All-women military, police contingent deployed to assist in Marawi

MISAMIS ORIENTAL, Philippines – An all-women contingent of the Armed Forces of the Philippines (AFP) and the Philippine National Police (PNP) civil relations company arrived here Tuesday afternoon, August 29, for deployment to areas affected by the Marawi conflict.

The 102 women in uniform – 62 from the army and 40 from the police – will provide psychosocial support to internally displaced persons across Lanao del Norte and and Lanao del Sur.

The women officers came on the 99th day of the siege of Marawi City, Lanao del Sur. Local terrorists group had seized the Muslim-dominated city, displacing close to 400,000 from the city and neighboring towns and cities. They are currently in evacuation centers in the two Lanao provinces; some are in Cagayan de Oro City in Misamis Oriental. 

“The women officers will provide greatly needed support to displaced women, who, by culture and tradition, are not allowed to interact with other men,” said Lieutenant General Carlito Galvez Jr, Western Mindanao Command chief.

The women officers will also assist in rehabilitation and gender and cultural sensitivities work. 

The women officers came from across the country. Some of them are also Maranaos and Maguindanaoans.

“They are big part of the rehabilitation, we can see that we are nearing the end of our clearing [operations]. The most important part of this crisis is recovery and rehabilitation, to bring the normalcy in Marawi city,” Galvez said.

The officers were trained by specialists on how to manage internally displaced persons (IDPs).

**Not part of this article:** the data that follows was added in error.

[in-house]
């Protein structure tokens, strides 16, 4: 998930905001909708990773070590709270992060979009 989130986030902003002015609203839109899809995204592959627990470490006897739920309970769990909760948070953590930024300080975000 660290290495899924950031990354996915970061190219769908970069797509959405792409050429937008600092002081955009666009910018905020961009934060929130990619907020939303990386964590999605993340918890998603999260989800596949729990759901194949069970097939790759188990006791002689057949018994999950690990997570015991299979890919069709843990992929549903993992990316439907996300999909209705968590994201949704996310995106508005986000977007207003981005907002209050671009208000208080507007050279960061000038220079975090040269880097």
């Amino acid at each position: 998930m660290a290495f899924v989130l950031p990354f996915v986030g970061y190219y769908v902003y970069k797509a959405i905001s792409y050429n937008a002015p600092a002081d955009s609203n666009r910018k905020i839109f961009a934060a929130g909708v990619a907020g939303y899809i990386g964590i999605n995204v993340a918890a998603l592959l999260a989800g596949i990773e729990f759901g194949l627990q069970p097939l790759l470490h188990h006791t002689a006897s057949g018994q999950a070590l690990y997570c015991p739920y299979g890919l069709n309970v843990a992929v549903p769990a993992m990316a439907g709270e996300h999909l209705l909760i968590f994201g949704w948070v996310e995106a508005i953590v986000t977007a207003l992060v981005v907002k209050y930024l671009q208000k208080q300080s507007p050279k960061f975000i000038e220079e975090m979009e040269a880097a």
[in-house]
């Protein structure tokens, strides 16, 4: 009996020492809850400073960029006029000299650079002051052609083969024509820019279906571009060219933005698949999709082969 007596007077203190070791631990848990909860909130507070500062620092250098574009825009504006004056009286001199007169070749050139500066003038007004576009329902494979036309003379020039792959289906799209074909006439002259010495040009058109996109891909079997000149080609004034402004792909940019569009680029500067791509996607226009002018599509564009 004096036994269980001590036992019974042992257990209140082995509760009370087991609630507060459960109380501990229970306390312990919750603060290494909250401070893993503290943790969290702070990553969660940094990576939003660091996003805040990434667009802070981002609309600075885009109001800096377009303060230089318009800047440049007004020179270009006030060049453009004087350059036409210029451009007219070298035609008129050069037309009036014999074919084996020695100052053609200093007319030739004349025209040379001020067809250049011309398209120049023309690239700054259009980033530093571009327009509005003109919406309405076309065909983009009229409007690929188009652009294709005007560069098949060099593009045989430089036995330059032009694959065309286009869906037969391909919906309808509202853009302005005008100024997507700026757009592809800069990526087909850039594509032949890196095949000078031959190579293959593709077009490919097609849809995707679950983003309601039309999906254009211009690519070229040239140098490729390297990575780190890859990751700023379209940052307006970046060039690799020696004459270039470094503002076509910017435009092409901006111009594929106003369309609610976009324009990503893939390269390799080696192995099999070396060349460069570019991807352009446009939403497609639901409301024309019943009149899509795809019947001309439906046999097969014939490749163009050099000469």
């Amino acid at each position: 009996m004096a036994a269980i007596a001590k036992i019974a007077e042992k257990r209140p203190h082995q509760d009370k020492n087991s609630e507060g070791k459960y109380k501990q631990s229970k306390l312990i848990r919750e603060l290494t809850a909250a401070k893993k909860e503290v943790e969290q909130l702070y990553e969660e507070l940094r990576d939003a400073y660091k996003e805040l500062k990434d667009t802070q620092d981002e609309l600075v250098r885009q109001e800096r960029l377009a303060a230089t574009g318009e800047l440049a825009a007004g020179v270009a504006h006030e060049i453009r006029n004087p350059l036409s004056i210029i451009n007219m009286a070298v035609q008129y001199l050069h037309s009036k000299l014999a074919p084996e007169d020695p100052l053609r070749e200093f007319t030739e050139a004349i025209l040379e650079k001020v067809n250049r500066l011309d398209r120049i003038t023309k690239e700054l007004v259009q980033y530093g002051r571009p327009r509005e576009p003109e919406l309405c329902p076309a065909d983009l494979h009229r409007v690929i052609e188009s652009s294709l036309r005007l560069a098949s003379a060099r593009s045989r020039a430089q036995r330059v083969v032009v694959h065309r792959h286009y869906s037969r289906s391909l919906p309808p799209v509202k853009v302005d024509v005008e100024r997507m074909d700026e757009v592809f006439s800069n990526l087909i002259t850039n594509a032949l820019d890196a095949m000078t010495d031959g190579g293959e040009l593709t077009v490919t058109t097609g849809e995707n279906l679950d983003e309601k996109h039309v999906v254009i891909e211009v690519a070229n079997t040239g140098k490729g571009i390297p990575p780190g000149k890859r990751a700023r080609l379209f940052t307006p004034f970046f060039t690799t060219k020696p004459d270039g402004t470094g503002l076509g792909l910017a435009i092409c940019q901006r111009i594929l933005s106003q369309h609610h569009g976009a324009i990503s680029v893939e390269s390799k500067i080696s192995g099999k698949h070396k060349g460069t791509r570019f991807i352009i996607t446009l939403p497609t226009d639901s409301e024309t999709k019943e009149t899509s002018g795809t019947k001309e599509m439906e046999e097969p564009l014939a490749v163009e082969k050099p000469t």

Police Inspector Jecill Ibañez, who hails from Bohol province but is now based in Maguindanao, is one of the officers deployed for Marawi rehabilitation.

She said they are anticipating difficulty in dealing with the IDPD “because some will think that we are the reason why there are troubles in Marawi, but we will do everything to make them understand that we are here ready to help whatever may happens.”

Ibanez said that there are perceptions that the government is the enemy, “but we are here to change that thinking, that we are one with the Maranao, we are on their side, and we want to help them rebuild their city.”

She said that, as Christians, they don’t feel uncomfortable wearing the hijab.

All of the deployed women are required to wear the hijab, in accordance to Maranao culture.

Ibanez said that wearing that hijab is one way of showing respect to the culture of the Maranao. “For me, it’s a great honor to wear a veil, even the nuns are wearing veil, our Mama Mary wears the same veil, so it’s ok.”

First Lieutenant Ginalyn Peña of the Philippine Army said this is one opportunity, especially for women, to show their capability to help in the conflict area.

Peña said that before they arrived here, they had more than one week training on how to handle children. “We know that children are the most affected. So we will help more, and promote peace,” Peña said. –